A weaker gluteus medius muscle can create several problems, including pain in the lower back and hip, a shorter range of motion, improper movement, etc.
You need to strengthen and improve the flexibility of your gluteus medius in order to prevent all these complications. One effective way to do that is stretching.
In this article, I’m going to share with you the nine best gluteus medius stretches to loosen your tight hips. I’ll also guide you to do the stretches correctly and a PDF to keep things handy.
What is the Gluteus Medius?
The gluteus medius is one of the three muscles that make up your buttocks. The gluteus medius lies on top of the gluteus minimus, meaning it covers the minimus muscle.
It is located between the gluteus maximus and gluteus minimus, the upper lateral aspects of the buttock.
The glute med mainly works in the abduction of the hip and thighs to rotate internally and assist in stabilizing the hip and pelvis. 
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How to Stretch Gluteus Medius: 9 Stretches
Do these nine gluteus medius stretches to loosen your tight hips:
- Standing Side Bend
- Seated Glute Stretch
- Z-Sit Stretch
- Piriformis Figure 4 Stretch
- Sitting Cross-Legged Glute Stretch
- Seated Leg Cradle
- Standing Hip Drops
- Glute Bridge with Pause
- Glute Foam Rolling
1. Standing Side Bend
- Stand upright with your left arm on the hip and right arm up toward the ceiling.
- Take a breath and bend over to the left laterally.
- Feel a nice stretch on the lateral glute, hold that position for 20-30 seconds, and then repeat with the other side.
- Stand with the right side of your body closer to a wall.
- Cross your right leg to the left and stand on your left leg. Place your right arm on the wall for balance and your left arm on your hip.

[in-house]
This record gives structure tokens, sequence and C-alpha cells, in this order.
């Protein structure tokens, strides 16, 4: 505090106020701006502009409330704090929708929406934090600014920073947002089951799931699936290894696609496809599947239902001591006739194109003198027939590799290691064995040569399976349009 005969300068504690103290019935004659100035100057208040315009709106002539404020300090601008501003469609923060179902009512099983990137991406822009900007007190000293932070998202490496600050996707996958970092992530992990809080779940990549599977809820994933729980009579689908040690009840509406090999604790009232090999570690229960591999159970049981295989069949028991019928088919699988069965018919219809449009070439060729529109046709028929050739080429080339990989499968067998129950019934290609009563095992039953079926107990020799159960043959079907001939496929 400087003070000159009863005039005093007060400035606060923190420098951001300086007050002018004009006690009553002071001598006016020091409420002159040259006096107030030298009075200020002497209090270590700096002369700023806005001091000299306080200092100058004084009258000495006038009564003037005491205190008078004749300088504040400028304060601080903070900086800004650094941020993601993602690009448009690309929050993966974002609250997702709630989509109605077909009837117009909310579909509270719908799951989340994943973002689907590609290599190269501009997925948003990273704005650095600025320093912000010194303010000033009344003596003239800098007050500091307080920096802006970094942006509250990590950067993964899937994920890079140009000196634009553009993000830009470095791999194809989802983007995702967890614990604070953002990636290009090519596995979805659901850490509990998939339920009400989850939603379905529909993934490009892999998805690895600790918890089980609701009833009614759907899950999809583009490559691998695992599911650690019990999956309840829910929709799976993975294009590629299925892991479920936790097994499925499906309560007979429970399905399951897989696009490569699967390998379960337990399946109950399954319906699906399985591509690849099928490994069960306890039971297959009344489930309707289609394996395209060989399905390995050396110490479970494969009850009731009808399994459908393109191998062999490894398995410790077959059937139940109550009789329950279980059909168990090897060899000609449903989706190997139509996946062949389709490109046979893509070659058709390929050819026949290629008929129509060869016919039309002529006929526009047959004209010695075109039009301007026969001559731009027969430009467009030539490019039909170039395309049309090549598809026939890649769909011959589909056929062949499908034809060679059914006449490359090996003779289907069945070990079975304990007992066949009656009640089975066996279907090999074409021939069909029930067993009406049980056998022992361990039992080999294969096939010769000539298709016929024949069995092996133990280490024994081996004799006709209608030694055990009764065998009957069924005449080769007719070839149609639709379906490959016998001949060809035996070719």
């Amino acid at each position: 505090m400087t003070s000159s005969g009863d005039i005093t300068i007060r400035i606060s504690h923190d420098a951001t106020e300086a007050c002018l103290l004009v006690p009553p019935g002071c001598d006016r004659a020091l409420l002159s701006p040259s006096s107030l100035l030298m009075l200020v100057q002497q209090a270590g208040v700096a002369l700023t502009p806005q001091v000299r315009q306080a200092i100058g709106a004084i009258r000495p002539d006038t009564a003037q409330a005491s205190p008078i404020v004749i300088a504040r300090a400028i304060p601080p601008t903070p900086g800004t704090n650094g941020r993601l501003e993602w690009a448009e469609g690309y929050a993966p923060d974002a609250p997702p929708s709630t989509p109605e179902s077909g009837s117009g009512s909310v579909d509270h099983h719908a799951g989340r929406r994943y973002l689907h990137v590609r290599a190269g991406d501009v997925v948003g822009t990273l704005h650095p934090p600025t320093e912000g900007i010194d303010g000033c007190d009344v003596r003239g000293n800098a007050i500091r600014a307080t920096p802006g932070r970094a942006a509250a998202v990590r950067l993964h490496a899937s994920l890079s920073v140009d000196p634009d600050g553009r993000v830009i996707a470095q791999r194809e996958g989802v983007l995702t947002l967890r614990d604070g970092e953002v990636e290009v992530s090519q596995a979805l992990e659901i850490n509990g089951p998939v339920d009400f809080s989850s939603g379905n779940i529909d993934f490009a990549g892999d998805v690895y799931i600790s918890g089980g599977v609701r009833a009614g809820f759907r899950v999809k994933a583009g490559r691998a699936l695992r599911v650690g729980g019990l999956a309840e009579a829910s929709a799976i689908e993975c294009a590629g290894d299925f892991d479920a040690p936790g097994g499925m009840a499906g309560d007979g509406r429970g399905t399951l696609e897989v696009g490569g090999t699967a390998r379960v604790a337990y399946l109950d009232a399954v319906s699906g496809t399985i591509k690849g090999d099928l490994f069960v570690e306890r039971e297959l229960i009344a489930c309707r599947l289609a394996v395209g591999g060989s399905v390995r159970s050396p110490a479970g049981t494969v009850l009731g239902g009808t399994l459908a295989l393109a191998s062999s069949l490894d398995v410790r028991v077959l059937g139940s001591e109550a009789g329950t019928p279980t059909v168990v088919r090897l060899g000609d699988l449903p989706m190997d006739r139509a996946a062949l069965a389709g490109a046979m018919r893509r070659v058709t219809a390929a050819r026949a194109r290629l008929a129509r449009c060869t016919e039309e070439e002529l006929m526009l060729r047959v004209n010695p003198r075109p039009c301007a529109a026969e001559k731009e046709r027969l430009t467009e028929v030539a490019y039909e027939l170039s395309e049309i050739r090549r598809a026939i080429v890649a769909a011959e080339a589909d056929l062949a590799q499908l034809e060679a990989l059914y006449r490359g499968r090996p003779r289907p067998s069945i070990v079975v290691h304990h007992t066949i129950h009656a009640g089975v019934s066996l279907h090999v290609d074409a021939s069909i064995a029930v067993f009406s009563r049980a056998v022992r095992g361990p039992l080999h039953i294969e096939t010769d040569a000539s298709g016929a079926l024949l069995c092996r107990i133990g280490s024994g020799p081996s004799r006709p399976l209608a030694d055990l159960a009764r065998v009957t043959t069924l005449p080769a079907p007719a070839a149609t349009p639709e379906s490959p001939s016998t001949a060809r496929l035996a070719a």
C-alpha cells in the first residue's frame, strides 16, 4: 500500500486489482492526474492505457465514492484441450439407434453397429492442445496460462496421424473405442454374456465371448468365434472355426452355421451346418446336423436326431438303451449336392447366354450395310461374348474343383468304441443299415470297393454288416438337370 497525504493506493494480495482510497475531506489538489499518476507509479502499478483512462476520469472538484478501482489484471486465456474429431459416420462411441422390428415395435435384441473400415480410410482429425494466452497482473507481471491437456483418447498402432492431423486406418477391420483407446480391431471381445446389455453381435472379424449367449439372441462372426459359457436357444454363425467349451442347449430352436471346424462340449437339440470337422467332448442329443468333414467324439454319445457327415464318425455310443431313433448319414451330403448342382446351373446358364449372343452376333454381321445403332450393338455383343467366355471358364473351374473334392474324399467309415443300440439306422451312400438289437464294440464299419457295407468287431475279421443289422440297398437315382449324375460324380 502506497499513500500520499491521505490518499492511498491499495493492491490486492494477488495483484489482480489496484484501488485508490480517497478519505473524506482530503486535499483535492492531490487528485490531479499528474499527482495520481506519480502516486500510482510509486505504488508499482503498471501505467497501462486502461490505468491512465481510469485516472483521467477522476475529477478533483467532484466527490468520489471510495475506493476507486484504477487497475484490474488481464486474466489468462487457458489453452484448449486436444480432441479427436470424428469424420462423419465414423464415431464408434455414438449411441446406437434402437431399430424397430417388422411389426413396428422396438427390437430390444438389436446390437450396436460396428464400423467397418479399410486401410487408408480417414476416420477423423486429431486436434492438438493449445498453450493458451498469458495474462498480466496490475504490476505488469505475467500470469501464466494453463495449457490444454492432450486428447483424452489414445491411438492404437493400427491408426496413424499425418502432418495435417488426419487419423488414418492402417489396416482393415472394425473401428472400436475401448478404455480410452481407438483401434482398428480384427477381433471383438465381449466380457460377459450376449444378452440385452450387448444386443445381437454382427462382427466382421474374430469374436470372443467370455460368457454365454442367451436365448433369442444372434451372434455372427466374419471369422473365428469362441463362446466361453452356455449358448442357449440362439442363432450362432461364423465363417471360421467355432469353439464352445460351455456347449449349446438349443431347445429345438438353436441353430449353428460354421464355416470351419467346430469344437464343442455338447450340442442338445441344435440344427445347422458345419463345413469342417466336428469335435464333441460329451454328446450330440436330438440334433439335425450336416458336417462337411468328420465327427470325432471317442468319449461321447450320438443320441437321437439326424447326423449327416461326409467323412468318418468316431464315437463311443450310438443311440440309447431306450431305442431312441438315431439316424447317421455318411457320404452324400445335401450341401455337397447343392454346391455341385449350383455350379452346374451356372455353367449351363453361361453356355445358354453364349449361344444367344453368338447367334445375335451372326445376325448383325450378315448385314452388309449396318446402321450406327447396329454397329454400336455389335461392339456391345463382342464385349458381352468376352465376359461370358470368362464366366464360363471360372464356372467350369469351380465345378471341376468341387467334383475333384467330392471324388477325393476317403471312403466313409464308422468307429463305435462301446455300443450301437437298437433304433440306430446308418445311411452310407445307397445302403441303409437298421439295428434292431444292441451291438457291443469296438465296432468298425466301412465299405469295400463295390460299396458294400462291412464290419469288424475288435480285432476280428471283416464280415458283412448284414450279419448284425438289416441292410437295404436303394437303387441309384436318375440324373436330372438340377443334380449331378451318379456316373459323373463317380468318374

- Bend your body to the left side and feel a nice stretch on the side of your glute.
- Hold for 20-30 seconds and switch sides.
When bending your body, try to (slightly) push your hip to the opposite side to increase the tension on your gluteus medius.
2. Seated Glute Stretch
- To begin, sit on a chair or a bench with your knees bent and feet flat on the ground.
- Bending your right knee at the side, lift your right leg and place it above your left thigh.
- Then slowly lower your torso above your right thigh until you feel the stretch on your glute.
- Hold that position for 20-30 seconds, and then do the same on the other side.
As you progress, try to lean your torso on your lifting thigh to maximize stretch on the gluteal.
3. Z-Sit Stretch
- From Downward Facing Dog, bring your right knee in front of your body and place it on the floor about 90 degrees.
- You can angle your right shin toward your left hip or make it parallel, depending on your range of motion (ROM).
- You can sit upright or lean your torso toward your front leg.
- Hold this pose for 20-30 seconds, and then do the same with your left leg.
Taking a deep breath can help you get a deeper stretch. Don’t push yourself if it feels discomfort.
4. Piriformis Figure 4 Stretch
- Lie on your back, your knees bent, and your feet flat on the ground.
- Cross your left foot onto your right thigh (slightly above your knee).
- Interlace your hands behind your right thigh and pull your leg toward your body until you feel a nice stretch on your glute.
- Hold that position for 20-30 seconds and repeat with the other side.
You can do this stretch in a standing position. Bring your leg into a figure 4 and lower your hip like you’re sitting on an invisible chair. Relax your muscles and feel the stretch on your glute.